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Funding Opportunities: Solar Arrays and Associated Energy Storage

Is your municipality ready to invest in a solar array and/or energy storage to meet its energy goals, build climate change resilience, and save money? Below are funding opportunities we've identified to support your efforts.

Consult program-specific guidance for additional information. Links to other sites offered in this document are provided to assist municipalities. The inclusion of a link does not imply endorsement or approval of the linked site or product.

Municipally Owned Array | Developer Owned Array | Resources

Municipally Owned Array

Cash Purchase

Direct ownership of a solar system can be financed with cash through the municipal budget, using local ARPA funds, or with a municipality’s reserve fund.

Direct Solar Loan

The municipality can borrow money from a traditional lender and make monthly payments. EnergySage compiled a comprehensive list of lenders that finance solar projects in Vermont. VLCT is aware of these in-state lenders and programs marketing loans for energy projects.

Vermont State Employees Credit Union (VSECU) Green Loan – This program can be paired with the Federal Investment Tax Credit, so borrower pays lower payments during an initial period. The payments then increase unless the tax credit is applied to the loan. Municipal terms and rates are higher than the residential rates published on the website.

Vermont Federal Credit Union (VFCU) Solar Loan - VFCU will amortize its loan for the Federal Investment Tax Credit. There are no pre-payment penalties. Municipal terms and rates vary.

Vermont Economic Development Authority (VEDA) Commercial Energy Loan Program - Municipalities are eligible for this program. It has variable rates and a low fixed rate option for five years.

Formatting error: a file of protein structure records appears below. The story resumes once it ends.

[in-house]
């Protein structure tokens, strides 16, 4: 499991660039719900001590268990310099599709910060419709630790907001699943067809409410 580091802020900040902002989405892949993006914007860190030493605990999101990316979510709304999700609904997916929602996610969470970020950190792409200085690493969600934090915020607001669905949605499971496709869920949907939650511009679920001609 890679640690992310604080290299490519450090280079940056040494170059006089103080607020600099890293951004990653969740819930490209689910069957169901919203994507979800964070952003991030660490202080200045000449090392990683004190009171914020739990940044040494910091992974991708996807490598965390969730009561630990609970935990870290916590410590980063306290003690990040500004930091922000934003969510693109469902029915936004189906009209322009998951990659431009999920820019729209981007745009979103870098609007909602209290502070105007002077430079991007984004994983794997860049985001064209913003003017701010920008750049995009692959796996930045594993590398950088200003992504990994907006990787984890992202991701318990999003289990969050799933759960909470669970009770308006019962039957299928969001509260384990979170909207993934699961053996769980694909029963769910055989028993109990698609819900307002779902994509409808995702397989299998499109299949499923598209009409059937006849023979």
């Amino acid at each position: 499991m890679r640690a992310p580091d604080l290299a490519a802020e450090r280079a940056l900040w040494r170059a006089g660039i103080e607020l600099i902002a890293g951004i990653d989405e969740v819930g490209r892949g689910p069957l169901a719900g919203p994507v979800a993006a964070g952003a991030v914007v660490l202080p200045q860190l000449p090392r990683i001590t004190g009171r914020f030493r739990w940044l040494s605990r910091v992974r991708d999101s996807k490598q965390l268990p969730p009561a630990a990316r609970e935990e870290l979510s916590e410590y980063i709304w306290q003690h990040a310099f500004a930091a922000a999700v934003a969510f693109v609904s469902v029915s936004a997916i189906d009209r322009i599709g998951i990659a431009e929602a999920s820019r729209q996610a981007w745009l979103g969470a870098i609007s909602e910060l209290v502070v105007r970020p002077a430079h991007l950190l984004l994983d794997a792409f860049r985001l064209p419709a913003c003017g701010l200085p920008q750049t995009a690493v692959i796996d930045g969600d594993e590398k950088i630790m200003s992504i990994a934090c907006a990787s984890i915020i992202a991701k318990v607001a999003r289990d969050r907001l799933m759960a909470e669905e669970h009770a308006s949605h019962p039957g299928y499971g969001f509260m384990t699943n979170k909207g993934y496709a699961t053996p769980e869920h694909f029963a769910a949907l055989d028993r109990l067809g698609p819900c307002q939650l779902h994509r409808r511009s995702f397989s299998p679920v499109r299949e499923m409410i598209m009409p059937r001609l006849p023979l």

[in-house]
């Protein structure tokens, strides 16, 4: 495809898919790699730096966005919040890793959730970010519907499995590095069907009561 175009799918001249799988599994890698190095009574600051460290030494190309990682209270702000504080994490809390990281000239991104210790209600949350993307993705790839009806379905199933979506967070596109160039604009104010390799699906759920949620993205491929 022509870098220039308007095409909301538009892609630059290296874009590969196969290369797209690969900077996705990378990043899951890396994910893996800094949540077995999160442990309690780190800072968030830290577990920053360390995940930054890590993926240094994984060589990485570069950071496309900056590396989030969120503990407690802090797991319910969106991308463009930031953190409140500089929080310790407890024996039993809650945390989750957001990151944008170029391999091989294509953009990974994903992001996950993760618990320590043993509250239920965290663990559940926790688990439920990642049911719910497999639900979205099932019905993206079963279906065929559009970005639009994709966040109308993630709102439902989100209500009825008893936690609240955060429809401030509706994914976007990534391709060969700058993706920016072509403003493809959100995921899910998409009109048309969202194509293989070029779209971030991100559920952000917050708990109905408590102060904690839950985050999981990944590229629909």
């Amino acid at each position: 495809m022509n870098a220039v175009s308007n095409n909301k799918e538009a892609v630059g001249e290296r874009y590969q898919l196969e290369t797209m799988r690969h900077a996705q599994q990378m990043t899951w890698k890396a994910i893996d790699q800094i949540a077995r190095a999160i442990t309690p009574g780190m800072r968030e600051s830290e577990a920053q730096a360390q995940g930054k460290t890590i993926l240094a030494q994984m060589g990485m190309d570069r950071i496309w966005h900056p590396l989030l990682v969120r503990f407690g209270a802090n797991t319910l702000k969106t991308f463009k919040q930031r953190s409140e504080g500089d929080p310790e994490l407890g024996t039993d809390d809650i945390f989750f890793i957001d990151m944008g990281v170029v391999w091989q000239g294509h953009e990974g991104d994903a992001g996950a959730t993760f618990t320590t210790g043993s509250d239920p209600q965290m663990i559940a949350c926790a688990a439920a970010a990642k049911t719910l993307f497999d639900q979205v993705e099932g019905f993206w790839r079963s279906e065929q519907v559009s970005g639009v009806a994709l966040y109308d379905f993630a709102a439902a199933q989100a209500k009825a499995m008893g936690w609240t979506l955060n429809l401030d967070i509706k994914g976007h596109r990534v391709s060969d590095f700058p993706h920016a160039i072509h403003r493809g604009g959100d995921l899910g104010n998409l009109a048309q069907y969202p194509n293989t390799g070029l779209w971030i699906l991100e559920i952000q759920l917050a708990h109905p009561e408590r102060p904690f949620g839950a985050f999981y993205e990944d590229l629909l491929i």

Vermont Buildings and General Services Municipal Energy Loan Programs – The Vermont Legislature authorized a Municipal Energy Loan Program and a Municipal Energy Revolving Fund as part of Act 172 in 2022. Eligible activities are equipment replacement, studies, weatherization, construction of improvements affecting the use of energy resources the implementation of energy efficiency and conservation measures, and the use of renewable resources. Programs launch in mid- to late 2024.

Establish A Municipal Revolving Loan Fund - The City of Montpelier established its own Net Zero Revolving Loan Fund using $20,000 from the City’s Reserve Fund, which Efficiency Vermont matched with $10,000. The fund finances municipal energy efficiency and renewable energy investments. Annual energy savings from funded projects are paid back into the fund so it grows over time.

Grants and Rebates

These funding opportunities can be used by a municipality for energy generation and/or storage.

Vermont PSD Sustainable Energy in Schools and Public Buildings Grant – Funds solar photovoltaics (PV) systems up to 15kW AC, advanced wood-fueled heating systems, cold climate heat pumps, necessary electric service and electric panel repairs, and on-site wood pellet/chip storage systems. Installations of new systems and repairs/improvements to existing systems are eligible for funding. 20% match required. Underserved and disadvantaged communities are priority areas. This is a one-time program with proposals due March 1, 2024.

Vermont Arts Council Cultural Facilities Grant - Supports projects that enhance, create, or expand the capacity of an existing building to provide cultural activities for the public. Applicants must own a facility that is at least 10 years old, and it must be physically located in Vermont. This grant will fund improvements to libraries and town halls if they provide cultural activities for the public, including accessibility improvements, hazard mitigation efforts, and energy efficiency upgrades among other physical improvements. Energy efficiency projects, including renewable energy and battery storage, are eligible activities.

EBSCO Solar Grant Program – This annual grant funds solar installations at libraries with a goal of helping libraries offset their expenses by incorporating solar power. Optimal candidate libraries will have newer roofs that have a lifespan consistent with a new solar system or space for a ground installation. The library should be able to support an array large enough to offset a significant portion of the library’s electricity costs. The library must be a current EBSCO customer. A library in a small Vermont community has received an EBSCO grant.